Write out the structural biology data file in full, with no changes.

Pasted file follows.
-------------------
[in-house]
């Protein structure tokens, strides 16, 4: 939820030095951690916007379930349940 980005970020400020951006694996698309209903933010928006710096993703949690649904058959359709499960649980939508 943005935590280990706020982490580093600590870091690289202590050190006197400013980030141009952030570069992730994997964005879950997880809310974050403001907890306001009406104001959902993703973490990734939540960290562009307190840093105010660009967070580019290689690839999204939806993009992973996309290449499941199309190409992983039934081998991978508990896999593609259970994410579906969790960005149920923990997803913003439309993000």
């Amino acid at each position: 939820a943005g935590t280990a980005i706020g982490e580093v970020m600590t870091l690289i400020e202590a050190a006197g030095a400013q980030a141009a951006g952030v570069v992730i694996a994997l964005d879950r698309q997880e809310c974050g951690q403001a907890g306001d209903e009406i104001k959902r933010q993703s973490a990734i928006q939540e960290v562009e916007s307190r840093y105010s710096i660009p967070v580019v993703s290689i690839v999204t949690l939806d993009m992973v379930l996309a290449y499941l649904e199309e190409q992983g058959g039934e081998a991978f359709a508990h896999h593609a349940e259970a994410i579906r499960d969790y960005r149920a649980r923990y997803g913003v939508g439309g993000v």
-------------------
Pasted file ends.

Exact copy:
[in-house]
């Protein structure tokens, strides 16, 4: 939820030095951690916007379930349940 980005970020400020951006694996698309209903933010928006710096993703949690649904058959359709499960649980939508 943005935590280990706020982490580093600590870091690289202590050190006197400013980030141009952030570069992730994997964005879950997880809310974050403001907890306001009406104001959902993703973490990734939540960290562009307190840093105010660009967070580019290689690839999204939806993009992973996309290449499941199309190409992983039934081998991978508990896999593609259970994410579906969790960005149920923990997803913003439309993000």
């Amino acid at each position: 939820a943005g935590t280990a980005i706020g982490e580093v970020m600590t870091l690289i400020e202590a050190a006197g030095a400013q980030a141009a951006g952030v570069v992730i694996a994997l964005d879950r698309q997880e809310c974050g951690q403001a907890g306001d209903e009406i104001k959902r933010q993703s973490a990734i928006q939540e960290v562009e916007s307190r840093y105010s710096i660009p967070v580019v993703s290689i690839v999204t949690l939806d993009m992973v379930l996309a290449y499941l649904e199309e190409q992983g058959g039934e081998a991978f359709a508990h896999h593609a349940e259970a994410i579906r499960d969790y960005r149920a649980r923990y997803g913003v939508g439309g993000v």